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come acquainted, on undertaking the education of one of his sons.

It would be unjust to the well-known sentiments and feelings of Mr. Wakefield, did we forbear to acknowledge his obligations to this gentleman, who, besides his kind liberality to him before his removal to Dorchester, expressed his regard by various accommodations, continued through the whole term of our friend's imprisonment.

CHAP. XIII.

Mr. Wakefield's Application in Behalf of the Prisoners

Observations on the Regulations of the Prison, &c. from his miscellaneous Papers.

1801.

MR. WAKEFIELD remained a few days at Dorchester, to pay his respects to those friends from whom he had received so many civilities. He also made an attempt to serve the cause of humanity, which, if it appeared at first to fail, was perhaps, eventually, not quite unsuccessful.

The happiness which he experienced on returning to the bosom of his family, did not withdraw his thoughts from the misery of those whom he had left behind, in the gaol. He immediately made an application to the superintending magistrates in behalf of the prisoners.

In this appeal, conscious of the integrity of his motives for undertaking so invidious a task, he fearlessly stated grievances and abuses, of which he reasonably supposed the magis

trates to be ignorant, but which had come under his own observation, or had been confirmed to him by the frequent and united testimony of the prisoners themselves.

These grievances and abuses, of which his knowledge was not derived from personal observation, were stated to him by a large number of the sufferers, and the communication was quite of their own accord. For Mr. Wakefield, to avoid giving the slightest ground of mistrust and jealousy to the magistrates, was religiously scrupulous never, in any instance, to suggest motives of discontent, or dissatisfaction to the prisoners.

The reason why his manly efforts were now unsuccessful may be easily discovered. The prisoners themselves, still subjected to the will of those whom they had accused, were his only witnesses. Such persons, from whom nothing of the spirit of martyrdom could be expected, not unnaturally, declined to substantiate before the magistrates those representations of their treatment, with which they had interested Mr. Wakefield in their behalf.

By an extract of a letter from a gentleman in that neighbourhood, written some time after our friend's death, we are enabled to shew the impression which his conduct left on the mind of a highly respectable

person, and

an eye-witness of the whole transaction, whose name, for obvious reasons, we do not feel ourselves at liberty to bring forward.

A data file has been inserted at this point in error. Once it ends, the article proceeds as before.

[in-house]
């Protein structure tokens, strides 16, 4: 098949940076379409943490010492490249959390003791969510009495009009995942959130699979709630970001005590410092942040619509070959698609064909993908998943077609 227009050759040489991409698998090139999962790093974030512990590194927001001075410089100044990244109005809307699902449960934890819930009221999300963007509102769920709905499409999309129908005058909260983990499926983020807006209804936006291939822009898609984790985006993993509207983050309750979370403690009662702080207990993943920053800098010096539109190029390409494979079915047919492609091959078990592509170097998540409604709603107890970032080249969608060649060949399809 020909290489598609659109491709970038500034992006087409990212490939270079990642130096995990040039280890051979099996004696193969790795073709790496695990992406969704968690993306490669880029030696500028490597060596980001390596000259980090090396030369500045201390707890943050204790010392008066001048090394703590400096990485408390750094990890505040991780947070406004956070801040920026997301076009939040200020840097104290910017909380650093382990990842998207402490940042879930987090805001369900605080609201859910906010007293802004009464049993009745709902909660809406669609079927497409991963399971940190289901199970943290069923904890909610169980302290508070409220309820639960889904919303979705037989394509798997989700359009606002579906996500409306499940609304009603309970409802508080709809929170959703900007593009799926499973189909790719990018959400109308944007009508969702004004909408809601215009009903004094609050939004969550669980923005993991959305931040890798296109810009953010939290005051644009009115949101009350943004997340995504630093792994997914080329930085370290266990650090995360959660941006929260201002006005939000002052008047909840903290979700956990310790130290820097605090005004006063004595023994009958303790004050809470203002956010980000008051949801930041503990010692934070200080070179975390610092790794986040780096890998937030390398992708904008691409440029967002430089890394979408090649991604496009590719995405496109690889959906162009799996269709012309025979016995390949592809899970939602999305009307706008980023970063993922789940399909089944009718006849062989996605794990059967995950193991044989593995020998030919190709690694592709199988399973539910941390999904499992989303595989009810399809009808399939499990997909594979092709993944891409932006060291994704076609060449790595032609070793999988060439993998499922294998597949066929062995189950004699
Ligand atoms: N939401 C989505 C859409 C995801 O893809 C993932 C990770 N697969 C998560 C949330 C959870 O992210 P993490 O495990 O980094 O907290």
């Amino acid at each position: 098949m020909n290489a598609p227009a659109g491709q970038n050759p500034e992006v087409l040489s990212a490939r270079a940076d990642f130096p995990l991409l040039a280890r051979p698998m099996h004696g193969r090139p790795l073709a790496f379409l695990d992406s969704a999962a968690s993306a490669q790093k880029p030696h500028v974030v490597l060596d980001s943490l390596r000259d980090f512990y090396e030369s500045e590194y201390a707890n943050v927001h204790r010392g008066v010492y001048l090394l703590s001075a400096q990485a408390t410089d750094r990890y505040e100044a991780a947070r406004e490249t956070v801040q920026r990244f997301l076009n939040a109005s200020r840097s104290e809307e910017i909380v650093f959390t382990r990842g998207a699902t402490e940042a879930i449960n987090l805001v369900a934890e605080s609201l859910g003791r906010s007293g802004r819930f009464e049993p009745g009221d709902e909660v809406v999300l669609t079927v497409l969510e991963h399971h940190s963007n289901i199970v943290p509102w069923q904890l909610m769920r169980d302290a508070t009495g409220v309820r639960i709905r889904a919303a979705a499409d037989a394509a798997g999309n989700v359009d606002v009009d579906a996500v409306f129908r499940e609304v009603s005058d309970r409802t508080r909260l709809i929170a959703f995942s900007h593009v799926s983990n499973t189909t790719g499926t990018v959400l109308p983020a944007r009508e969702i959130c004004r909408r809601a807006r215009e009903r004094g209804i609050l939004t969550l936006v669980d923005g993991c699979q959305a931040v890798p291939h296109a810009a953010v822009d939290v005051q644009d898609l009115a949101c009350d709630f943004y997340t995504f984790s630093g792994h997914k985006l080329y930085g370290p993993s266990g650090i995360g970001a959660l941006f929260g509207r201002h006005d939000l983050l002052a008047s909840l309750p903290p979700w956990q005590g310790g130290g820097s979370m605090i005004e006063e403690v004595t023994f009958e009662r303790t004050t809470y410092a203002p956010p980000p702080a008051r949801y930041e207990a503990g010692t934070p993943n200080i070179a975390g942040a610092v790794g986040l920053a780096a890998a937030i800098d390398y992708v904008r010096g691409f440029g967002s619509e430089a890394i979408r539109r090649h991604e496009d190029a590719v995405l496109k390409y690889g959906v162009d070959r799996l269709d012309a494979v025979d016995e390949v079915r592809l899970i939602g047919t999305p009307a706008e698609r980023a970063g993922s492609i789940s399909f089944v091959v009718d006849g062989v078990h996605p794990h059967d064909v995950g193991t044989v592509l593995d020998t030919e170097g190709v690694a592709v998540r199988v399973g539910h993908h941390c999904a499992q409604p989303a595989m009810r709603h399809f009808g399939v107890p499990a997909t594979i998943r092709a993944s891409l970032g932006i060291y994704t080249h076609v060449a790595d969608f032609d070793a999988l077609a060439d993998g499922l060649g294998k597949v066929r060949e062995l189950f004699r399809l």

" There was one part of Mr. Wakefield's conduct,” he remarks,“ which impressed my mind strongly with an idea of the greatness of his character, and which manifested clearly a mind above every selfish consideration; fully determined to do that which appeared to him to be his duty, without regarding the calumny which he knew his conduct would furnish his! enemies with an opportunity of casting on his motives : I mean, his application to the magistrates of the county in behalf of the prisoners, immediately on his leaving the prison.

“ He entered the lists alone, in the face of the gaoler, his son, and the leading men of the county. His only witnesses were the prisoners themselves, who, from motives of fear, would not substantiate those grievances of which they had previously complained. However, he obtained the end by stirring up the gentlemen of the county to a greater attention, and thus in soịne measure promoting the comfort of the prisoners.

“What had previously passed between the gaoler and our friend being well known, such conduct would be easily imputed to revenge,

and the idea of such an imputation would have deterred many good men from the arduous undertaking. But nothing could damp the ardour, or stifle the zeal of this champion in the cause of humanity.”

It appears from an examination of Mr. Wakefield's miscellaneous papers, which consist, in a great measure, of mere hints to assist his memory, that he designed to give a large account of the defects in the management of prisons, and the treatment of prisoners, grounded upon the observations he had made during his abode in Dorchester Gaol. Among these

papers, is a rough sketch of an intended introduction to such an account, in which he thus expresses himself:

“ As I regard my late prosecution as eventually proving a signal blessing to myself in various respects, in the confirmation of

my sentiments, the melioration of my heart, and the improvement of my fortune: so my experience, I hope, has enabled me to benefit the community, by pointing out the calamities, which oppress a numerous and unhappy class of our fellow-subjects.

- All that I have written as of my own knowledge, Simplicity has dictated, Truth and Candour have presided over it, and Conscience

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